The Advocate-General: The Legal Secretariat does not provide legal services to Government Departments but assists me in my ministerial duties, such as preparing Law Officers' advice and Cabinet Committee work. The Office of the Solicitor to the Advocate-General provides legal services to most Government Departments. Clients include the Cabinet Office and Office of the Deputy Prime Minister, the Department for Environment, Food and Rural Affairs, the Foreign and Commonwealth Office, the Home Office, the Department for International Development, the Lord Chancellor's Department, the Department of Trade and Industry, the Department for Transport, Local Government and the Regions, HM Treasury, the Department for Work and Pensions, the Office of Fair Trading, and the Scotland Office itself.
Mr. Carmichael: To ask the Advocate-General if she will list the matters in which the Legal Secretariat participated in discussions between the UK Government and the Scottish Executive since the general election. 
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The Advocate-General: Members of the Legal Secretariat frequently participate in co-ordination meetings of officials involving representatives of the devolved Administrations as well as Government Departments. Such meetings most commonly concern the application of European Law, human rights and the devolution settlement to various subjects.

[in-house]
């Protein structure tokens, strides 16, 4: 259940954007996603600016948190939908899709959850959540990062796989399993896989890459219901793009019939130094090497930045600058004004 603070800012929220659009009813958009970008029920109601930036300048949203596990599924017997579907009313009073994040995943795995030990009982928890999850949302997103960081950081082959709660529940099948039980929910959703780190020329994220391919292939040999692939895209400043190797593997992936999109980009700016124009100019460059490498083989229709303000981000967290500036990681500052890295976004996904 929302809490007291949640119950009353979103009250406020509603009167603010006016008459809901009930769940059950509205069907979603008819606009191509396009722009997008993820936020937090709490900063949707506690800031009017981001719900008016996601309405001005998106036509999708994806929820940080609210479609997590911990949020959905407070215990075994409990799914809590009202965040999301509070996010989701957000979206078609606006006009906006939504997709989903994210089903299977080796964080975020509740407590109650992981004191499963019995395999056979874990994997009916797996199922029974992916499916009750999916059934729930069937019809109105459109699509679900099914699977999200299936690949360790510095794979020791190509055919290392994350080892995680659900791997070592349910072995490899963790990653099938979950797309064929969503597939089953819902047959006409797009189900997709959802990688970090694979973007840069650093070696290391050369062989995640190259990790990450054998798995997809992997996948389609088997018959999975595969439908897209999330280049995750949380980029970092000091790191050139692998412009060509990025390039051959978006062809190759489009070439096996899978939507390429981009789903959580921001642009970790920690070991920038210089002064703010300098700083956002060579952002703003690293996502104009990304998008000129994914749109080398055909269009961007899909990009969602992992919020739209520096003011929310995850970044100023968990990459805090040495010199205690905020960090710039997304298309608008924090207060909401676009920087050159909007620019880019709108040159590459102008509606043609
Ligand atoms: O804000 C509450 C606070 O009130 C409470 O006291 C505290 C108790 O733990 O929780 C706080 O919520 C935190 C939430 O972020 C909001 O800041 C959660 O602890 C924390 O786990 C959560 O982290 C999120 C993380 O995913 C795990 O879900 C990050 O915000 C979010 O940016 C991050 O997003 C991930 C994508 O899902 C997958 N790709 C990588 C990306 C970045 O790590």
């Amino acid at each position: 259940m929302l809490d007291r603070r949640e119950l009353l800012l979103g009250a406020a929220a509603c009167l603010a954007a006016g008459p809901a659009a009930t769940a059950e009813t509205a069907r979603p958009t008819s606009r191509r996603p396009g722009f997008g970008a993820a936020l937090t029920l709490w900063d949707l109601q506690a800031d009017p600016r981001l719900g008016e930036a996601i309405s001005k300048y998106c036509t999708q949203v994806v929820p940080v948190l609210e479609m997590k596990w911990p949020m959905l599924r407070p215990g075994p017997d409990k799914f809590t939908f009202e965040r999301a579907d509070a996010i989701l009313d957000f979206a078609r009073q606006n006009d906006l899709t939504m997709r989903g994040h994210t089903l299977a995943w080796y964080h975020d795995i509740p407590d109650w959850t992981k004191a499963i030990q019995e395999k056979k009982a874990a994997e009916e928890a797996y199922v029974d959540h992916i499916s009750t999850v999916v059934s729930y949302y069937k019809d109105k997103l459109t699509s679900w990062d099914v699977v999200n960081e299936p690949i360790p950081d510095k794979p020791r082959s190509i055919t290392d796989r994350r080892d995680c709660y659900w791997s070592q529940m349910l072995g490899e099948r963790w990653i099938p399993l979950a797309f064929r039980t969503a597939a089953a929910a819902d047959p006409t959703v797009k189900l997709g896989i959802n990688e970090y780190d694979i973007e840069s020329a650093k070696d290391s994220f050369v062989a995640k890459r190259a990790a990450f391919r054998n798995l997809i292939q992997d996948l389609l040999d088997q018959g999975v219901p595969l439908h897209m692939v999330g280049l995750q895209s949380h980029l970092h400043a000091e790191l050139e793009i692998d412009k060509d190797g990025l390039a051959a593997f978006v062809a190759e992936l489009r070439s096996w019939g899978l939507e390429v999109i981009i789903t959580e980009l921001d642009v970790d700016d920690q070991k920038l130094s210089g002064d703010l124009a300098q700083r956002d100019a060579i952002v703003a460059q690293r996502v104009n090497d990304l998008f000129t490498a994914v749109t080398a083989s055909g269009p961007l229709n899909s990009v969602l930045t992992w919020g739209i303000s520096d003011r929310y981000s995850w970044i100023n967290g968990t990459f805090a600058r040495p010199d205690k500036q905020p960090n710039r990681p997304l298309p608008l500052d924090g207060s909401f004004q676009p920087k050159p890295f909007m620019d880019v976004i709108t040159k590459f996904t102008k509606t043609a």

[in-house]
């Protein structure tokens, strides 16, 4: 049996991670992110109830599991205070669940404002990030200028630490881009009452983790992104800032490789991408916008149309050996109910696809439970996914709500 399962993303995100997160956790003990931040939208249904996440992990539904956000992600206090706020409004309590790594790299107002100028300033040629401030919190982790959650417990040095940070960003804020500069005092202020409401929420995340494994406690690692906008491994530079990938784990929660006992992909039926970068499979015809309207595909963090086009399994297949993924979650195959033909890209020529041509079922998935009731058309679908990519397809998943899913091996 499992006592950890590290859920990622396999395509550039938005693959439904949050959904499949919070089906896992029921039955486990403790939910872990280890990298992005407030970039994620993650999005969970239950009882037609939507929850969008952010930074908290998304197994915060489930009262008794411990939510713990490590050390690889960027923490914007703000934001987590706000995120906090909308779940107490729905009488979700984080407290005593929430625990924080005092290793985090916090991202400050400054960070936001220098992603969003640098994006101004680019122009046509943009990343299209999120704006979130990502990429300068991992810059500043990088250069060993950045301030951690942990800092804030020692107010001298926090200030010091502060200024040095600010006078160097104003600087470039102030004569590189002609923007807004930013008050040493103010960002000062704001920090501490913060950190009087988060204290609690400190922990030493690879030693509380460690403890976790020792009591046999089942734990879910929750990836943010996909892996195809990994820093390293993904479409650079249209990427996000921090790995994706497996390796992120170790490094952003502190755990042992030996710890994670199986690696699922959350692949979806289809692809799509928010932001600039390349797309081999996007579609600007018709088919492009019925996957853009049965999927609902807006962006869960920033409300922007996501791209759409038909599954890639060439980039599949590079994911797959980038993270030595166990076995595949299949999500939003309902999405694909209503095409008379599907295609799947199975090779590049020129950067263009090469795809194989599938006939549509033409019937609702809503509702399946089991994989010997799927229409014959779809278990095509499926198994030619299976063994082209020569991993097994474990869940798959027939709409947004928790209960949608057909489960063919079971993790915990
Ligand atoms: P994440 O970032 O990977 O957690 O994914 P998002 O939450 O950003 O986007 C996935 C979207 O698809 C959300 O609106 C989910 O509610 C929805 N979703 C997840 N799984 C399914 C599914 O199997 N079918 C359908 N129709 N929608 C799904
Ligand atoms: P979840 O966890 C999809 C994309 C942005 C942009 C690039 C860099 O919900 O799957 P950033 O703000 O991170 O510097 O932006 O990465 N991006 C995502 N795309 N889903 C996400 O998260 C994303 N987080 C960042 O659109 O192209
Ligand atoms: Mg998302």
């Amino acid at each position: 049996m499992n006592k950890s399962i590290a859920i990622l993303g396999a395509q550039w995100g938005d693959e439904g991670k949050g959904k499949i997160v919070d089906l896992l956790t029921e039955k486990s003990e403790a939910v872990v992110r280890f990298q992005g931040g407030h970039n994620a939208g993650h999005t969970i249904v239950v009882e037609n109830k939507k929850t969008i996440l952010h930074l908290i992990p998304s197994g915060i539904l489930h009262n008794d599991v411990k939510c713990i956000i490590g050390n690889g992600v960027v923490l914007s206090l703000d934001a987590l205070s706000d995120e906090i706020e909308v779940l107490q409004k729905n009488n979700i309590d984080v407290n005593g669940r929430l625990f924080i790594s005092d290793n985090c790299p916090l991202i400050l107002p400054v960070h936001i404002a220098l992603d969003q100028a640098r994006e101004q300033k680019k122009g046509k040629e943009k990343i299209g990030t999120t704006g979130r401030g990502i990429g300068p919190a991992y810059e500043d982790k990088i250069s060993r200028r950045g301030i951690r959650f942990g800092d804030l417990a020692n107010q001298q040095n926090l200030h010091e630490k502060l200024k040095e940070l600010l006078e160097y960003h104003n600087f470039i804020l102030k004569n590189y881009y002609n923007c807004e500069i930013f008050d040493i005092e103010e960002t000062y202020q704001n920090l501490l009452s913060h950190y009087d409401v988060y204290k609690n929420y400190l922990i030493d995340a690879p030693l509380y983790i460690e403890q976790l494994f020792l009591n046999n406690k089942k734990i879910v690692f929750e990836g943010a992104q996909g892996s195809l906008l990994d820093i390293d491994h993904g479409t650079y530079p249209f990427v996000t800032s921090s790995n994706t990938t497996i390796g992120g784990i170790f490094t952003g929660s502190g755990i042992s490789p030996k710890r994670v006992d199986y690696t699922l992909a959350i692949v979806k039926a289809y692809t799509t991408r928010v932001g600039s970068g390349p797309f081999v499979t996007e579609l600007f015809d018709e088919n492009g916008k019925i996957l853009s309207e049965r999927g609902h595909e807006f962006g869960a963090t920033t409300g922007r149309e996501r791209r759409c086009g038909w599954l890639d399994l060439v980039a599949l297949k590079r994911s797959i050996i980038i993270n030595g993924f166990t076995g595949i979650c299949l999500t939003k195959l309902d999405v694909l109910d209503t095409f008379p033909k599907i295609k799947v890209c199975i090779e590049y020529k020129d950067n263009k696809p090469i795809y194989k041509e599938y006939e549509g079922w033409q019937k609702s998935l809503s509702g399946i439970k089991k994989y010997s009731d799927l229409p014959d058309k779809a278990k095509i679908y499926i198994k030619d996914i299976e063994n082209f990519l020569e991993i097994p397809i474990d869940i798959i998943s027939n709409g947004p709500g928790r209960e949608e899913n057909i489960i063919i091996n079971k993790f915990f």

The Advocate-General: Since June 2001 I have personally appeared in court in two cases. The first was Karl Anderson, Alexander Reid and Brian Doherty v. The Scottish Ministers and the Advocate-General for Scotland, which was a human rights challenge to the first Act passed by the Scottish Parliament, the Mental Health (Public Safety and Appeals) (Scotland) Act 1999. This case was heard over four days in the Judicial Committee of the Privy Council in July 2001 and followed my appearance personally in the case in the Inner House, heard over several days in May 2000.
The second case was Kenneth Anthony Paton Mills and John Cochrane v. Her Majesty's Advocate and the Advocate-General for Scotland which was heard in the Appeal Court, High Court of Justiciary in August 2001. My interest in this case was to determine questions concerning the interrelationship of the Scotland Act 1998 and the Human Rights Act 1998.